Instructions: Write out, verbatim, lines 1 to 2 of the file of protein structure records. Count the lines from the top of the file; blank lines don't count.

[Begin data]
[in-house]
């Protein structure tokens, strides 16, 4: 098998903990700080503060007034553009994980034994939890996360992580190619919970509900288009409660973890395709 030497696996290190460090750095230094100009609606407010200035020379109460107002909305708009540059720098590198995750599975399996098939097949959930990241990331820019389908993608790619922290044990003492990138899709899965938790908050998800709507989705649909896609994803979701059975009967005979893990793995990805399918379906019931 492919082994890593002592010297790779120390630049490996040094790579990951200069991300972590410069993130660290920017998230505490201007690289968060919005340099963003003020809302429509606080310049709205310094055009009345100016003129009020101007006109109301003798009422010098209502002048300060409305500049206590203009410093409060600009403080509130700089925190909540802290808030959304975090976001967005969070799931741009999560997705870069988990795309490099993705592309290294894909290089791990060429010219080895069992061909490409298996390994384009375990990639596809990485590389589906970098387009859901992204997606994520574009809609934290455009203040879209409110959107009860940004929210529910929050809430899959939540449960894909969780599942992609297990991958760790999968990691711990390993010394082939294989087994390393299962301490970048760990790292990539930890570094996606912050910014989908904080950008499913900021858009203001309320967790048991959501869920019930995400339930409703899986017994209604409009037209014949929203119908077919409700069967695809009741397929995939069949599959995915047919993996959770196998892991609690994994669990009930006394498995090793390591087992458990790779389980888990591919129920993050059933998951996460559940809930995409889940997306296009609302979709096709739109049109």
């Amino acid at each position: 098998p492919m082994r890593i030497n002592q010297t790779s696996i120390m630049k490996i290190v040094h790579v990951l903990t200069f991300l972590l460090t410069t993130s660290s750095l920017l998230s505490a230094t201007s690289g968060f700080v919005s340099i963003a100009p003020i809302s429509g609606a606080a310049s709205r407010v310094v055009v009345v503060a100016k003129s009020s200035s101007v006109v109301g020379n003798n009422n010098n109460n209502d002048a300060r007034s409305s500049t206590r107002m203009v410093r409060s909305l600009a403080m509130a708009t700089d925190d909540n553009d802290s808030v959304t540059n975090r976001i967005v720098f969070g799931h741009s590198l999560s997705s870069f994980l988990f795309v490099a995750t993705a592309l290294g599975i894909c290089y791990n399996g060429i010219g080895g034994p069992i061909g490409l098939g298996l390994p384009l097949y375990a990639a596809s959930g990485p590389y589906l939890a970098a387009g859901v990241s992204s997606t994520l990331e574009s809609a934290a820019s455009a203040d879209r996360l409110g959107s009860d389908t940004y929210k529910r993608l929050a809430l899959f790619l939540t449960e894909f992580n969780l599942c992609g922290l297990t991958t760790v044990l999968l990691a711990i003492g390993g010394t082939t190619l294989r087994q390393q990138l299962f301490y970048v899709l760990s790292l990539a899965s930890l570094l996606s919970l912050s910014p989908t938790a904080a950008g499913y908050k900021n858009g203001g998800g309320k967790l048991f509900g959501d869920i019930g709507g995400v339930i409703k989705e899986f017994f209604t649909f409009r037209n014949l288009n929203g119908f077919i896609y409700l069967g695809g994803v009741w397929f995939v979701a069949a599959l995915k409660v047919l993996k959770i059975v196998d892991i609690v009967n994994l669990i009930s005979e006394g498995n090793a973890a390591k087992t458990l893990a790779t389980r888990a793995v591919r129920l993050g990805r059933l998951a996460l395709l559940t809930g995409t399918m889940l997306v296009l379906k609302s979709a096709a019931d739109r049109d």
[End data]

[in-house]
């Protein structure tokens, strides 16, 4: 098998903990700080503060007034553009994980034994939890996360992580190619919970509900288009409660973890395709 030497696996290190460090750095230094100009609606407010200035020379109460107002909305708009540059720098590198995750599975399996098939097949959930990241990331820019389908993608790619922290044990003492990138899709899965938790908050998800709507989705649909896609994803979701059975009967005979893990793995990805399918379906019931 492919082994890593002592010297790779120390630049490996040094790579990951200069991300972590410069993130660290920017998230505490201007690289968060919005340099963003003020809302429509606080310049709205310094055009009345100016003129009020101007006109109301003798009422010098209502002048300060409305500049206590203009410093409060600009403080509130700089925190909540802290808030959304975090976001967005969070799931741009999560997705870069988990795309490099993705592309290294894909290089791990060429010219080895069992061909490409298996390994384009375990990639596809990485590389589906970098387009859901992204997606994520574009809609934290455009203040879209409110959107009860940004929210529910929050809430899959939540449960894909969780599942992609297990991958760790999968990691711990390993010394082939294989087994390393299962301490970048760990790292990539930890570094996606912050910014989908904080950008499913900021858009203001309320967790048991959501869920019930995400339930409703899986017994209604409009037209014949929203119908077919409700069967695809009741397929995939069949599959995915047919993996959770196998892991609690994994669990009930006394498995090793390591087992458990790779389980888990591919129920993050059933998951996460559940809930995409889940997306296009609302979709096709739109049109």